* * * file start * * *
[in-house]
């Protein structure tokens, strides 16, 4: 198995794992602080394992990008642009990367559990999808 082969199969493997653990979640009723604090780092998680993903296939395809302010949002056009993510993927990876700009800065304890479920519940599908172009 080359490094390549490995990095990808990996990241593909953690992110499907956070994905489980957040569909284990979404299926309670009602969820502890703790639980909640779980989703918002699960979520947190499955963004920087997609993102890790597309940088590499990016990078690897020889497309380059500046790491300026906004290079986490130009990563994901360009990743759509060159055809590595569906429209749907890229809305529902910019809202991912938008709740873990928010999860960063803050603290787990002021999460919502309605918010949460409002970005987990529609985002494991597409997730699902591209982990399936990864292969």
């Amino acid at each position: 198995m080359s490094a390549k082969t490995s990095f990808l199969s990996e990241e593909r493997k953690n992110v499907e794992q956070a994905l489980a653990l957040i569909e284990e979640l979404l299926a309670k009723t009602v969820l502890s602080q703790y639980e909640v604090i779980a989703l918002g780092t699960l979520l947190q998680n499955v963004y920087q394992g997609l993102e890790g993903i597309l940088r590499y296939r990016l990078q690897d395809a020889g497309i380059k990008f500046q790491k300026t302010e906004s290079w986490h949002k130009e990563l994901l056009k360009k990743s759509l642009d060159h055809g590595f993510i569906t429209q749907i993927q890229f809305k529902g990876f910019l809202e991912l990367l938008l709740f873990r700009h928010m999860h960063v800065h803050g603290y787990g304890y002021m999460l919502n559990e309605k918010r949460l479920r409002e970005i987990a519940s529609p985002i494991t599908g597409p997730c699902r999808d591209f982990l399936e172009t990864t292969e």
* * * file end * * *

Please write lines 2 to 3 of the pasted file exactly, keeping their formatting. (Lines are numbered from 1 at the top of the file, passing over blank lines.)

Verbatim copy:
């Protein structure tokens, strides 16, 4: 198995794992602080394992990008642009990367559990999808 082969199969493997653990979640009723604090780092998680993903296939395809302010949002056009993510993927990876700009800065304890479920519940599908172009 080359490094390549490995990095990808990996990241593909953690992110499907956070994905489980957040569909284990979404299926309670009602969820502890703790639980909640779980989703918002699960979520947190499955963004920087997609993102890790597309940088590499990016990078690897020889497309380059500046790491300026906004290079986490130009990563994901360009990743759509060159055809590595569906429209749907890229809305529902910019809202991912938008709740873990928010999860960063803050603290787990002021999460919502309605918010949460409002970005987990529609985002494991597409997730699902591209982990399936990864292969």
């Amino acid at each position: 198995m080359s490094a390549k082969t490995s990095f990808l199969s990996e990241e593909r493997k953690n992110v499907e794992q956070a994905l489980a653990l957040i569909e284990e979640l979404l299926a309670k009723t009602v969820l502890s602080q703790y639980e909640v604090i779980a989703l918002g780092t699960l979520l947190q998680n499955v963004y920087q394992g997609l993102e890790g993903i597309l940088r590499y296939r990016l990078q690897d395809a020889g497309i380059k990008f500046q790491k300026t302010e906004s290079w986490h949002k130009e990563l994901l056009k360009k990743s759509l642009d060159h055809g590595f993510i569906t429209q749907i993927q890229f809305k529902g990876f910019l809202e991912l990367l938008l709740f873990r700009h928010m999860h960063v800065h803050g603290y787990g304890y002021m999460l919502n559990e309605k918010r949460l479920r409002e970005i987990a519940s529609p985002i494991t599908g597409p997730c699902r999808d591209f982990l399936e172009t990864t292969e």